FAHRENHEIT AND EFFICIENCY
Even the most normally complacent and unobserving of Harvard's dripping sons would respond instantly to the suggestion, no matter how veiled or subtle, that yesterday was an exceptionally hot day. Many men, in fact, who had stayed in Cambridge expressly to study for examinations, found refuge only in what Professor Copeland used to consider in pre-war days the most thoroughly established of all Harvard undergraduate activities, namely, "sitting around."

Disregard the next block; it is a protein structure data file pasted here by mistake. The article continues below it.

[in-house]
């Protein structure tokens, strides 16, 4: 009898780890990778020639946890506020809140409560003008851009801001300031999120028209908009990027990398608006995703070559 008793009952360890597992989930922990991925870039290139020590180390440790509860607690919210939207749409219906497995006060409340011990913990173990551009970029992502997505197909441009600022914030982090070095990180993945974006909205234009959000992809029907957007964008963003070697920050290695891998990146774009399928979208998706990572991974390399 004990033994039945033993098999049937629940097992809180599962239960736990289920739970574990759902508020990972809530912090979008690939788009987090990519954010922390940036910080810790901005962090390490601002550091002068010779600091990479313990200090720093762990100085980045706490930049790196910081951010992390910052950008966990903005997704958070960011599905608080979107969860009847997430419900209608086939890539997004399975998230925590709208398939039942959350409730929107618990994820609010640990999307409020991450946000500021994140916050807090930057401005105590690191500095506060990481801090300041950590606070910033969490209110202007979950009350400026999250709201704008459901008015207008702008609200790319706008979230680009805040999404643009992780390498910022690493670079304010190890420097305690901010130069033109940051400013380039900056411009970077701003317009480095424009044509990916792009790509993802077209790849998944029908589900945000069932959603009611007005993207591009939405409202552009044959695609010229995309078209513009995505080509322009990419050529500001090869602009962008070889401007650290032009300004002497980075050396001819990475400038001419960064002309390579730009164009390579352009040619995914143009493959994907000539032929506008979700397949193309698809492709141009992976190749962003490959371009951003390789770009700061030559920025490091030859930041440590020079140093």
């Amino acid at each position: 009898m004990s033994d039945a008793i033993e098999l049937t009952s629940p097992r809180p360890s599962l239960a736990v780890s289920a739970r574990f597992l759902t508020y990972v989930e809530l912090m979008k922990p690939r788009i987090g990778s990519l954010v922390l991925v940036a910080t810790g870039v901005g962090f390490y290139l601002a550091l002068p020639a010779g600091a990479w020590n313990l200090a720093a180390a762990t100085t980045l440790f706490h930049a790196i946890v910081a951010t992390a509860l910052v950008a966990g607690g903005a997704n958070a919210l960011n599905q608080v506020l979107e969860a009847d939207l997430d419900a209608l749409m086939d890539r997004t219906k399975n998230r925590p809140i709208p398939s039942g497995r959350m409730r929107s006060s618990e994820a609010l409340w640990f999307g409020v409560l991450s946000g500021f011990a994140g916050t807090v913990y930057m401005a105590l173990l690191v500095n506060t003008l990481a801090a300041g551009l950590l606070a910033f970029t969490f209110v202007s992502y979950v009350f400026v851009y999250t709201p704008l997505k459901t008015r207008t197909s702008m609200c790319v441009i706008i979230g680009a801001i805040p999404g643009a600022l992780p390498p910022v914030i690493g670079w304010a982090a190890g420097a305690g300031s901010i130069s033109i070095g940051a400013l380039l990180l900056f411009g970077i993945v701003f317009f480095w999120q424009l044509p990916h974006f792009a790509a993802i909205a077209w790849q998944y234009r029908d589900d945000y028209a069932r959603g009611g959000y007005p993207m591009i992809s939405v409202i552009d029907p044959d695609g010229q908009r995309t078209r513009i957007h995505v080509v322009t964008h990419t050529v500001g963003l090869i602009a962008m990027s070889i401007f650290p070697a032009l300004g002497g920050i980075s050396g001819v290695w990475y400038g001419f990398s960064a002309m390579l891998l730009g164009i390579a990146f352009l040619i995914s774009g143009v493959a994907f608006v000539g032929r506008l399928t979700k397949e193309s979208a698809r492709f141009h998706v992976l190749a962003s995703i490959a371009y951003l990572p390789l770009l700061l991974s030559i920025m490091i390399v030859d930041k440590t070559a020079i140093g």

That it is less easy to concentrate when the mercury hits 100 degrees in the shade than at mid-years, when the wind whistles through mackinaws and woolen hockey tights no one will deny. But at the same time much real studying can be done on even the hottest of days. One had only to step into the coolest spot in Cambridge,-- Widener Reading Room,--yesterday to prove that this quite staggeringly hopeful fact is true.